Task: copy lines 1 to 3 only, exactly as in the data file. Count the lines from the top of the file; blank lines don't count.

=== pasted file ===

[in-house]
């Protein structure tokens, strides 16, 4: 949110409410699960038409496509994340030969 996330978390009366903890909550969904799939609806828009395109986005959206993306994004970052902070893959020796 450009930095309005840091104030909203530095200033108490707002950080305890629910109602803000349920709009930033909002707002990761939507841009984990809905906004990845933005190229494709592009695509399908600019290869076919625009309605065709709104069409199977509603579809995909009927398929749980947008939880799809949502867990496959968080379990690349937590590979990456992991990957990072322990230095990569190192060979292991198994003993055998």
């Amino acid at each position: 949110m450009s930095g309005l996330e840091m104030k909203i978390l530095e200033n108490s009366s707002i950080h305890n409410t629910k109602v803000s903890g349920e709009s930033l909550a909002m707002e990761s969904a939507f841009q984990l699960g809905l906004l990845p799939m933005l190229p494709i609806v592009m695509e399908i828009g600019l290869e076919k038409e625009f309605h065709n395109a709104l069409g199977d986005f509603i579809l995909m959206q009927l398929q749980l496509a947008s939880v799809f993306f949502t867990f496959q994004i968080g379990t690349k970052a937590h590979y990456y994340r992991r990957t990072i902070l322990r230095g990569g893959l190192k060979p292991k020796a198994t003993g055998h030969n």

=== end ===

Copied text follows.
[in-house]
């Protein structure tokens, strides 16, 4: 949110409410699960038409496509994340030969 996330978390009366903890909550969904799939609806828009395109986005959206993306994004970052902070893959020796 450009930095309005840091104030909203530095200033108490707002950080305890629910109602803000349920709009930033909002707002990761939507841009984990809905906004990845933005190229494709592009695509399908600019290869076919625009309605065709709104069409199977509603579809995909009927398929749980947008939880799809949502867990496959968080379990690349937590590979990456992991990957990072322990230095990569190192060979292991198994003993055998």
């Amino acid at each position: 949110m450009s930095g309005l996330e840091m104030k909203i978390l530095e200033n108490s009366s707002i950080h305890n409410t629910k109602v803000s903890g349920e709009s930033l909550a909002m707002e990761s969904a939507f841009q984990l699960g809905l906004l990845p799939m933005l190229p494709i609806v592009m695509e399908i828009g600019l290869e076919k038409e625009f309605h065709n395109a709104l069409g199977d986005f509603i579809l995909m959206q009927l398929q749980l496509a947008s939880v799809f993306f949502t867990f496959q994004i968080g379990t690349k970052a937590h590979y990456y994340r992991r990957t990072i902070l322990r230095g990569g893959l190192k060979p292991k020796a198994t003993g055998h030969n």